Cycling in New York Is No Longer an Extreme Sport
By Ethan Rouen
One might think that riding a bicycle through the horn-honking, taxi-swerving streets of New York City would scare away even the bravest of the spandex-clad set.
But in fact some 6,000 cyclists will mount carbon-fiber racing machines, commuting clunkers and the occasional unicycle on Sunday for the 21st annual New York City Century, a ride that has become safer than ever thanks to the cooperative efforts of advocacy organization Transportation Alternatives and the bicycle-friendly administration of Mayor Michael Bloomberg.
About 80 percent of the 100-mile tour (there are a series of shorter options too) will be on a network of bicycle lanes and paths that continues to grow every year, making New York City a cycling mecca for commuters, exercise enthusiasts and tourists who can take in a majority of the sites without breaking a sweat -- or a limb.
"Sometimes New York City's fast-paced streets can seem intimidating, but all the new bike lanes are changing that, as are all of the new cyclists on the streets," said Caroline Samponaro, the director of bicycling advocacy for Transportation Alternatives.
The city is increasingly becoming a bike-friendly metropolis, with dozens of new bicycle stores and miles of new bike paths circling the city. As a result, bicycle use is up 26 percent, according to the city's Department of Transportation.
In 1997, the city developed a plan to create 1,800 miles of bicycle lanes throughout all five boroughs. The plan languished until 2007, when Bloomberg announced PlaNYC, a strategy to make New York more sustainable by 2030. Part of that plan involved speeding up the development of the bike routes.
In two years, 200 miles of bicycle lanes were added, major arteries like Times Square were closed to cars and the number of cyclists exploded. The city now plans to add 50 miles a year until all 1,800 miles are completed.
"We've spent a lot of time investing in our cycling infrastructure," Janette Sadik-Khan, the commissioner of the city's Department of Transportation and a bicycle commuter, told CNBC last month. "If we're going to accommodate a million more people in New York City by 2030, we're not going to do it by having a million more cars, so we need to engineer sustainable forms of transportation into our network."
The current strategy includes the continued addition of bicycle paths through parks and protected bike lanes along busy streets like Broadway, where barriers separate cars from cyclists. "Protected bike lanes are a design solution for our widest and most unruly avenues," said Transportation Alternatives' Samponaro.
In a city where 56 percent of automobile trips are less than three miles -- often three miserable, traffic-filled miles -- the new infrastructure is creating new reasons for people to exchange their keys or subway passes for a two-wheeler.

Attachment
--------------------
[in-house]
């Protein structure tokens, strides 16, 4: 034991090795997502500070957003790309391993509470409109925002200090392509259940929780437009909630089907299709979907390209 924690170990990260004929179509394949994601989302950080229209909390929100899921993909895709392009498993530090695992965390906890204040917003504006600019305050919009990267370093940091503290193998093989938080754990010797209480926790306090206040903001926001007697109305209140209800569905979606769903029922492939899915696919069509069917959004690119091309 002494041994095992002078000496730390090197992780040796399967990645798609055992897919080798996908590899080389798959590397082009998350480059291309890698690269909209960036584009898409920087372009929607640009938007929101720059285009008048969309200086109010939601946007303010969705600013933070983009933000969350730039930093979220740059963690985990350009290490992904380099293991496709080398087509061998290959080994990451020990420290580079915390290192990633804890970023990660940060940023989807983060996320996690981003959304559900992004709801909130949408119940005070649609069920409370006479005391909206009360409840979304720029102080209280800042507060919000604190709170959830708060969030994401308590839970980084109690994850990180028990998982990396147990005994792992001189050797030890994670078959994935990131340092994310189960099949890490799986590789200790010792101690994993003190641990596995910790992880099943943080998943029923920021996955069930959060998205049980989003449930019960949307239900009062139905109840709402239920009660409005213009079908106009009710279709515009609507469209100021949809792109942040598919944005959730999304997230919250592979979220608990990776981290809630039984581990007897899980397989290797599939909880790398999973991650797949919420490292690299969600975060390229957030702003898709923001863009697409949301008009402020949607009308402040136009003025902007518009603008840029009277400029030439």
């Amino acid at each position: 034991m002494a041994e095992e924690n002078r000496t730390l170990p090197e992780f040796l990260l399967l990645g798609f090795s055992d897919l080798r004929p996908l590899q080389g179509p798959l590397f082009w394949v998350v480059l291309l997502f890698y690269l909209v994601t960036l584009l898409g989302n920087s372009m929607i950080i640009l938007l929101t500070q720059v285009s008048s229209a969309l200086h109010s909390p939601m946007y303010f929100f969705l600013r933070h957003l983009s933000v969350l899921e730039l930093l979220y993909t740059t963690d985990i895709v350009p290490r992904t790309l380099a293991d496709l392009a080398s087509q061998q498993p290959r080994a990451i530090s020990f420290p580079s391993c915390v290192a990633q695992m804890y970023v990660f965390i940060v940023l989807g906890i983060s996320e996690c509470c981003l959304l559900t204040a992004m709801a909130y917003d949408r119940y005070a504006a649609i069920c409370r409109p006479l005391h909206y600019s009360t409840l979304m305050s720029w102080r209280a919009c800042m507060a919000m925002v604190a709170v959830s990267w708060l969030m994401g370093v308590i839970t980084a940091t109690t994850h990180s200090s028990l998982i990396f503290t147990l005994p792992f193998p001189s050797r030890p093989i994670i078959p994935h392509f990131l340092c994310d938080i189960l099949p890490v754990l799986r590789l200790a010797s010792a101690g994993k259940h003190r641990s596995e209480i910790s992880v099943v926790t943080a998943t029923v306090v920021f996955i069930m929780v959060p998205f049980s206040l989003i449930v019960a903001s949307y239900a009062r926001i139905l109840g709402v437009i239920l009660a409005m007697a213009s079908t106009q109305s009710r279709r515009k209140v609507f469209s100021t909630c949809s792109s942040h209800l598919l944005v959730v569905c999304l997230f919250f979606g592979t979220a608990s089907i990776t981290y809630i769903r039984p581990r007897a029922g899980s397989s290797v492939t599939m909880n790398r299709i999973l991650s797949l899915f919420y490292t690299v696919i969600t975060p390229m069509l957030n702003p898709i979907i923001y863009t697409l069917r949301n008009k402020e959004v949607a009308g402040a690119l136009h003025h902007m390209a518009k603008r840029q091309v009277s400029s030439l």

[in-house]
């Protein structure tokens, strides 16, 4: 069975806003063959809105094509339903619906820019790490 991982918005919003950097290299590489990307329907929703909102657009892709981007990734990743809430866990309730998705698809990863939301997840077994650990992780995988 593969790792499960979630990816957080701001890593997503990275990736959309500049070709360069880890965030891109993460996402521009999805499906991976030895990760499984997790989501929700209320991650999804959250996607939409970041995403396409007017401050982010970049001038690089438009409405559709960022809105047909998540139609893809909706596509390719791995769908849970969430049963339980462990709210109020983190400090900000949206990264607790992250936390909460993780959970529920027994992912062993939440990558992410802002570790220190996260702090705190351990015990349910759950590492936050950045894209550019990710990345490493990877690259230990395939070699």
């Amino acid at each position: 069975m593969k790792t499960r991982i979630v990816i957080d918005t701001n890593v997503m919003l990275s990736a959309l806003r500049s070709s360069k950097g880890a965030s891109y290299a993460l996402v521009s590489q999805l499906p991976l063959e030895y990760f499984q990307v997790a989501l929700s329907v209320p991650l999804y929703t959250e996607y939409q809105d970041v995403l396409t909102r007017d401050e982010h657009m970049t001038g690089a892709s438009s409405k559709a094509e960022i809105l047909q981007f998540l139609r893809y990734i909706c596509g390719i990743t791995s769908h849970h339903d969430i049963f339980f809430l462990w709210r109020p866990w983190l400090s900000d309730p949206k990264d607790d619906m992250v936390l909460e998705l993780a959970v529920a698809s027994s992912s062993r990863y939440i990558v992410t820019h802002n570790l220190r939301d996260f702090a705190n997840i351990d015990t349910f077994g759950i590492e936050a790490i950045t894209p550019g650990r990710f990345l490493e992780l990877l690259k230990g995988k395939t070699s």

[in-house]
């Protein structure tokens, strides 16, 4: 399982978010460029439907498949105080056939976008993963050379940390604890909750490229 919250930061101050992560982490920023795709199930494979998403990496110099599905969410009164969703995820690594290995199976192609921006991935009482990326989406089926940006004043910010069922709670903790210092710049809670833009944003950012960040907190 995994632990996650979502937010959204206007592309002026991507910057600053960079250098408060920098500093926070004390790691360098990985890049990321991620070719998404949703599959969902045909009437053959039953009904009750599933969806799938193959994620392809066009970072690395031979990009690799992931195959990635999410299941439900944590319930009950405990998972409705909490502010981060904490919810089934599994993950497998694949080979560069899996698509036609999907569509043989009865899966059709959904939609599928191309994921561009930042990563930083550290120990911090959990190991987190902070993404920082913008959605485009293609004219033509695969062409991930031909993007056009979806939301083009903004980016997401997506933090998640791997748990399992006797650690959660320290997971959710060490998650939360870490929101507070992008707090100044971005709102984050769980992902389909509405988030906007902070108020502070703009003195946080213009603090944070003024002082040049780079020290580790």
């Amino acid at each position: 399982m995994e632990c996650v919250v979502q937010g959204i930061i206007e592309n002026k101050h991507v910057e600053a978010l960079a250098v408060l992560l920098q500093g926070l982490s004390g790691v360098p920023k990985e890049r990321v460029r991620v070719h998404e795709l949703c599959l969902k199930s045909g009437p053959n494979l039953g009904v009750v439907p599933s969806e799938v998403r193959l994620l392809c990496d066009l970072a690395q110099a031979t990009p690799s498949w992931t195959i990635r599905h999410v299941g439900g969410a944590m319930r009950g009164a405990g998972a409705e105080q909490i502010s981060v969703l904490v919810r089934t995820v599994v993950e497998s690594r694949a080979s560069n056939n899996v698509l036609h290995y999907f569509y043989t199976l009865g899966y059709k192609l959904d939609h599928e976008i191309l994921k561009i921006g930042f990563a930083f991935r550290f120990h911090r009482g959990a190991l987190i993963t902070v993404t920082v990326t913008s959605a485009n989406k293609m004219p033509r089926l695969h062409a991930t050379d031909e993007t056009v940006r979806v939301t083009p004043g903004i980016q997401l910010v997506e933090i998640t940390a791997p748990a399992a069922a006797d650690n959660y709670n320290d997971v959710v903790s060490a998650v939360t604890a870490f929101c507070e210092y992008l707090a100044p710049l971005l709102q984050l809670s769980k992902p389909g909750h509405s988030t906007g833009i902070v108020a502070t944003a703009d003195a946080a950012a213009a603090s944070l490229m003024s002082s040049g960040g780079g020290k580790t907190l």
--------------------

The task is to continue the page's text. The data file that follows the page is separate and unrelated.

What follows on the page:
In the past 10 years, daily cycling in the city has increased by 123 percent, according to Transportation Alternatives, while a study by the city found that bicycle commuting is up 79 percent since 2007. This increase has occurred as the city has seen a dramatic drop in the number of cycling accidents and fatalities.
But it's not only working stiffs populating those new bike lanes. Tourists have also discovered the ease with which they can get from the Brooklyn Bridge, say, to the Metropolitan Museum of Art -- about five flat, scenic miles, and you can ride protected bike lanes most of the way.
Bicycle rental companies have sprouted around the city, especially near Central Park (which is car-free most of the day) and Riverside Park along the Hudson River. The next step, according to Transportation Alternatives, is to create a bike share program along the lines of those in Paris, Montreal and most recently London.
Offering a ride share, where people can pick up and drop off bikes at designated locations throughout the city, would provide flexibility in commuting options, as well as a way to ride in the city without having to park bikes in already tiny apartments.
"Public bike share holds the potential to only encourage this trend toward safer, saner streets for all New Yorkers," Samponaro said.
On Sunday, people from around the world will get a snapshot of New York's continuing transformation into one of the country's most bikable cities. Bicycling magazine currently ranks the Big Apple ninth among cities of more than 100,000 people; Minneapolis is in first place.
"It is simply not as scary on the streets as it used to be," said Ross French, who has been cycling in the city for 34 years and volunteering at the New York City Century for more than a decade. "I think drivers are more aware of the presence of bikers and are therefore less aggressive and more cooperative."
Submitted by kim on September 22, 2010 - 12:53. categories [ ]